Sleaford Mods are taking the piss, and they’re very good it. They’ll take the piss out of everyone, from Blur guitarist Graham Coxon (described on new album track ‘Flipside’ as looking “like a left-wing Boris Johnson”) to themselves (the first vocal on ‘Eton Alive’ is a belch) and even poor old NME (they slagged us off on their enjoyable 2017 album ‘English Tapas’).
They’re often described as a political band, and the duo – comprised of shouting frontman Jason Williamson and minimalist beatmaker Andrew Fearn – can certainly be eloquent in interviews, denouncing Brexit or the political class that engineered it. But actually the music’s more oblique than that. They’re not Idles (often the object of Williamson’s ire) who write out-and-out protest songs about the forces that divide the country. This record, like its four predecessors, trades in gallows humour that just so happens to be delivered in a working-class voice. It’s Modern Toss set to music. When Williamson half-sings on ‘When You Come Up To Me’, it’s intentionally funny because it’s earnestly inept.
So there are no great state of the nation addresses here, but there are good stand-up routines about running scams in manual jobs (‘Discourse’), ingratiating yourself with someone else’s family (‘Subtraction’) and having one more bin than the Council has allocated (‘Policy Cream’). For the most part, ‘Eton Alive’ sounds politicised only because we’re now so unaccustomed to hearing people from council estates make popular music that isn’t aspirational. There’s a reason the video for ‘Kebab Spider’ depicts uncouth blokes chanting.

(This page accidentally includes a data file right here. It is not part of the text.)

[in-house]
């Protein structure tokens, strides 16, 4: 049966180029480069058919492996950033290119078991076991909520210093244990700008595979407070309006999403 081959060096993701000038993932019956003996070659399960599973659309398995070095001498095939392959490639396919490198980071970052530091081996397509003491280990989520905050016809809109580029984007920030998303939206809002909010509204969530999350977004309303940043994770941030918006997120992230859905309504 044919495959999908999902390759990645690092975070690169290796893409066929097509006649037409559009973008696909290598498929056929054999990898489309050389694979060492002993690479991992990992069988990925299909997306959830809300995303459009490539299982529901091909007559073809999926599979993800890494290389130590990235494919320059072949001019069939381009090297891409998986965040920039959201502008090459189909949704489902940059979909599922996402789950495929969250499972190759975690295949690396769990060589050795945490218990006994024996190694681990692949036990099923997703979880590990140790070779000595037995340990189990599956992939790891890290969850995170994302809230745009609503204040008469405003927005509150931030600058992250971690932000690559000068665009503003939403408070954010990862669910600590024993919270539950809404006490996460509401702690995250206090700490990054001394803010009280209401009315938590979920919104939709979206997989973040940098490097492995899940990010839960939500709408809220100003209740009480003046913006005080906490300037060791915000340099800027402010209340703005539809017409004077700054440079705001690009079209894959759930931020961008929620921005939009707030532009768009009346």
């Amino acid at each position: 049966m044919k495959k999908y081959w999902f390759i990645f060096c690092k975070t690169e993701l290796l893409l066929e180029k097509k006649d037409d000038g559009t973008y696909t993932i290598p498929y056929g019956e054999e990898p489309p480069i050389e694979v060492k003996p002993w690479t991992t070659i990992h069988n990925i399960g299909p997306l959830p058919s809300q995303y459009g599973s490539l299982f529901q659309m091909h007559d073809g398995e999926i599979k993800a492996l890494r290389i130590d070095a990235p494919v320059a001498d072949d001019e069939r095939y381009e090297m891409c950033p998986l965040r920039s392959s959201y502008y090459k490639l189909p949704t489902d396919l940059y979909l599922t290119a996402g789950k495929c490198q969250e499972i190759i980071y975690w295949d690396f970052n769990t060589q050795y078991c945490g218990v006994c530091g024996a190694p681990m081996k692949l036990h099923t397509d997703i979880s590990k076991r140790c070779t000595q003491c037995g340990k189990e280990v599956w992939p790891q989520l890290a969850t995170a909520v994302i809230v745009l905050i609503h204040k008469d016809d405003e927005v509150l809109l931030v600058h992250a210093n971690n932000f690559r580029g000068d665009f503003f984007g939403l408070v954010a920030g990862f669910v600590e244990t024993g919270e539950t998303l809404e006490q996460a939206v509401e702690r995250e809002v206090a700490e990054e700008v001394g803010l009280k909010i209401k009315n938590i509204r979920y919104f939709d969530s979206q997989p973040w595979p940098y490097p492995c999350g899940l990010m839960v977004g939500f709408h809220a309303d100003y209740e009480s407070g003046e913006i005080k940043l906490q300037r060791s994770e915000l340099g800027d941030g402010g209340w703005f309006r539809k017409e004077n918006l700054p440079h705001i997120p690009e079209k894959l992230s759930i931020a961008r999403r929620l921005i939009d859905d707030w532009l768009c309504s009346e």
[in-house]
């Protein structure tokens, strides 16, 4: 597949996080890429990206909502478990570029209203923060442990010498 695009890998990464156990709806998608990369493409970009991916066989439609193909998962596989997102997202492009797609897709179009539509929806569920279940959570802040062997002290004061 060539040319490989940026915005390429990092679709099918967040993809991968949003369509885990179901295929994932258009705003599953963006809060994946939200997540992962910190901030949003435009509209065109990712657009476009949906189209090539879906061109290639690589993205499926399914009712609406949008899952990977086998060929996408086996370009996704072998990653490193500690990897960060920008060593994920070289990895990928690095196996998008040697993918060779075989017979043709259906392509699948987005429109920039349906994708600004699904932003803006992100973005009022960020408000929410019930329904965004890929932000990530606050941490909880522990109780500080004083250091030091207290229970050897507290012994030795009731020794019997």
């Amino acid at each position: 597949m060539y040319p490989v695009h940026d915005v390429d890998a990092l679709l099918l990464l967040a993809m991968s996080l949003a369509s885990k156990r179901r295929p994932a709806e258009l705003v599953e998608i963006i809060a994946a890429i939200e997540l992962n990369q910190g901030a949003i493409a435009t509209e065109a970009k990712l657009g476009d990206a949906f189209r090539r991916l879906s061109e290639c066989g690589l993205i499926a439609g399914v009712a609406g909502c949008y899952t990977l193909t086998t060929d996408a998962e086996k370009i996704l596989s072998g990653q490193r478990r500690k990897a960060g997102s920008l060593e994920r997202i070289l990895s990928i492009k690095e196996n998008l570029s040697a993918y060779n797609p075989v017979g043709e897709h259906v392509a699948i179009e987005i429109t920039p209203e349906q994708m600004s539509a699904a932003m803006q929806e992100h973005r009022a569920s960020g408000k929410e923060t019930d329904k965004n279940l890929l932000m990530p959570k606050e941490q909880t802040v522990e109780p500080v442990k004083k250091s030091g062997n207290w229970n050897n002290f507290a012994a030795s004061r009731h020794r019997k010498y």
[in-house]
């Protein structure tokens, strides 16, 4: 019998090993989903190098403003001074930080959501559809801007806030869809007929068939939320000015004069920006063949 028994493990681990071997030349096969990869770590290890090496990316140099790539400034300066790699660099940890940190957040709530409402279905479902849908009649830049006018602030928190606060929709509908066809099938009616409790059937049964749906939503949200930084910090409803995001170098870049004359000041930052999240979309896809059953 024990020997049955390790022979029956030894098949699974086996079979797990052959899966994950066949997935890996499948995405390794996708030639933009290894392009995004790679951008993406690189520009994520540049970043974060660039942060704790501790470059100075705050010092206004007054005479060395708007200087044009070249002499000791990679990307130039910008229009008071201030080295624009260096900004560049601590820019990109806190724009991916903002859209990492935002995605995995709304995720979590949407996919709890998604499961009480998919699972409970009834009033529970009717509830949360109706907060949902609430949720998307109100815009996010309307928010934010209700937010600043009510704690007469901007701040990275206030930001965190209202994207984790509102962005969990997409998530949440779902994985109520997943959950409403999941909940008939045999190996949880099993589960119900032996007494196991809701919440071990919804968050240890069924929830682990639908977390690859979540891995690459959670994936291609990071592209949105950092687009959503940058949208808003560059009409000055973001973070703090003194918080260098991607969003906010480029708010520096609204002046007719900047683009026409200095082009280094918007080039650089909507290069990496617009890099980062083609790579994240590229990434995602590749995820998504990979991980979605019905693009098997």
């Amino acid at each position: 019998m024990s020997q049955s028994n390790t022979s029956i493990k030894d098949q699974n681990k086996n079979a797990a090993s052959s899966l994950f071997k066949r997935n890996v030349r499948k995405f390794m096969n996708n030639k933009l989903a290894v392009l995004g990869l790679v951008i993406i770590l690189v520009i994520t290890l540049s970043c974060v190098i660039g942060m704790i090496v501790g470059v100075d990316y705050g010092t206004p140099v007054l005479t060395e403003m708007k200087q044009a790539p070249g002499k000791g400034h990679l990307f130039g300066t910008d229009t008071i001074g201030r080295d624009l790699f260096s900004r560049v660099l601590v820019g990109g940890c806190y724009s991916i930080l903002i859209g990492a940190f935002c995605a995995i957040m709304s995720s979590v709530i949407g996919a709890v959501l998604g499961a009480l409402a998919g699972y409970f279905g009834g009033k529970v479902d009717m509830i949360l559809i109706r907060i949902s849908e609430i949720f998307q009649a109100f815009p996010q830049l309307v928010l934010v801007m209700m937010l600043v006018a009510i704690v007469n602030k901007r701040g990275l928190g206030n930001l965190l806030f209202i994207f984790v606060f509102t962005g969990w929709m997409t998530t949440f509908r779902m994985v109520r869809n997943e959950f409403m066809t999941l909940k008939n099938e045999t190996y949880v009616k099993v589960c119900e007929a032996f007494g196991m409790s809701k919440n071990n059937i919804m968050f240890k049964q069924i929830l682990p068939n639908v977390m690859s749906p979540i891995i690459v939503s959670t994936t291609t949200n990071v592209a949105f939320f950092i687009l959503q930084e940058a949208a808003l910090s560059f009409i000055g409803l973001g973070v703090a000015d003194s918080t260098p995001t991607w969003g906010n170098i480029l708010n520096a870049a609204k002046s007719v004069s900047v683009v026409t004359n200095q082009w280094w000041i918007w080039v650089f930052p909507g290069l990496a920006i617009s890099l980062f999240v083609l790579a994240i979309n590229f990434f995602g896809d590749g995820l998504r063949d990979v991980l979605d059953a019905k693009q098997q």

Fearn’s arrangements are more sophisticated than ever before, the bassy groove of ‘Big Burt’ (“Shelling out 1500 pound to see an ‘asbeen who can’t even do three gigs in one go – what’s that?) sounding like an actual song. And ‘Top It Up’, with an ominous synth line, veers into art-pop territory. This indicates the polish that success has afforded Sleaford Mods (on ‘OBCT’ Williamson admits he lives “in a house three times the size of my old one” and drives past “Oliver Bonas in the Chelsea tractor”). But they’ve not changed. They’re still taking the piss.
Sometimes a joke starts wearing thin, but goes on so long that it comes back around. And ‘Eton Alive’ is a pretty great punchline. Not everything has to be escapist or explicitly political – sometimes you just want to hear people make gags about a world that you recognise. It’s cathartic, it’s entertaining. It says: you exist. ‘Eton Alive’ makes Sleaford Mods funny again.